Crouch, Touch, Pause, Engage
by Robin Soans
Produced by Max Stafford Clark for National Theatre of Wales and Out Of
21st April - 25th April 2015
The play combines the tragic events in Bridgend, where there were a series
of teenage suicides, dating from 2007 (some suggesting they were influenced
by the dark power of social media), and the reluctance of Gareth 'Alfie'
Thomas, the captain of the Welsh rugby union side, to declare he was gay.
It is set in a large sports dressing room where benches act as hospital
beds, seats in the stadium, therapy treatment tables and comfy settees.
The script, laced with vernacular language, draws upon real-life interviews
of those who tried to but failed to commit suicide, and the musings of
But many were not so fortunate to survive self destruction. Between 2007-2012
79 people died by suicide, many of them aged between 13-years-old and
17-years-old, and often by hanging themselves.
A fascinating aspect of the character of Thomas on stage was that he
was portrayed at various points by all of the six actors, male and female,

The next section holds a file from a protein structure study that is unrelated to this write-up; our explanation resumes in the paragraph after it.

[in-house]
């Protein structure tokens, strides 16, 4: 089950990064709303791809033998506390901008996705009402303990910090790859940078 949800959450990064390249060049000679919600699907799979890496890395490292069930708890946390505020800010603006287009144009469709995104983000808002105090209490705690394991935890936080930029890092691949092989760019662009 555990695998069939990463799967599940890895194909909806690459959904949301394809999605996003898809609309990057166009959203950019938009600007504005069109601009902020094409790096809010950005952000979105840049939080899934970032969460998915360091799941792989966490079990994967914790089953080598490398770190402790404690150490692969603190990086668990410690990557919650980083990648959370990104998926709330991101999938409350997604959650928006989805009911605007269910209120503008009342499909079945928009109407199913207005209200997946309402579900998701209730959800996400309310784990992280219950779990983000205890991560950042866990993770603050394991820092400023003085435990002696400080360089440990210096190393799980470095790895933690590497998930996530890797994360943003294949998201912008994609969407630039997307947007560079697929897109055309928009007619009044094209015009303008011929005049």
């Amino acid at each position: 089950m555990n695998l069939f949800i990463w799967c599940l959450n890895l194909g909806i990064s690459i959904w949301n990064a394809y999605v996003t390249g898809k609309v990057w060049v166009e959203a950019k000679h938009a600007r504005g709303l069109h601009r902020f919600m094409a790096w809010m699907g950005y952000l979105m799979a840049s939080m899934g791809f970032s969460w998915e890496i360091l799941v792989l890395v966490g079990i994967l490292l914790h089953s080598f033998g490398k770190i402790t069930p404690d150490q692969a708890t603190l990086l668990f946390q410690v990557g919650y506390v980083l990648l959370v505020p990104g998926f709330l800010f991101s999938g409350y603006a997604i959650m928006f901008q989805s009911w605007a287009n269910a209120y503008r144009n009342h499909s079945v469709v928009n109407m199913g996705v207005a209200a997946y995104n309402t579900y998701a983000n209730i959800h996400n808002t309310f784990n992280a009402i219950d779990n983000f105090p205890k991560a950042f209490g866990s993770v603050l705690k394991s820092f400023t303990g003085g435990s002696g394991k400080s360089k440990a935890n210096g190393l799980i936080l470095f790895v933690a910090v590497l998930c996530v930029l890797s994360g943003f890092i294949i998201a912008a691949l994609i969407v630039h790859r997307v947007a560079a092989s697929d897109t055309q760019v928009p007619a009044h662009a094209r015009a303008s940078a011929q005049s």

young and middle-aged. Surprisingly it proved effective, as if you were
listening to someone else's views of oneself.
They recounted his rise to fame - to be perfectly honest I had never
previously known about him before seeing this play - I follow football
which uses a round ball! - as a highly rated player, to the time when,
after much soul searching, he openly declared his sexuality.
He became the first professional rugby union player to publicly acknowledge
he was gay. Until that time the gutter press had incessantly hounded him
to the point where he seriously considered doing away with himself.
I am not sure whether the two storylines are directly linked together
- -there was far more emphasis on the Thomas story - other than they originated
in Bridgend, but nevertheless it was a very watchable piece of theatre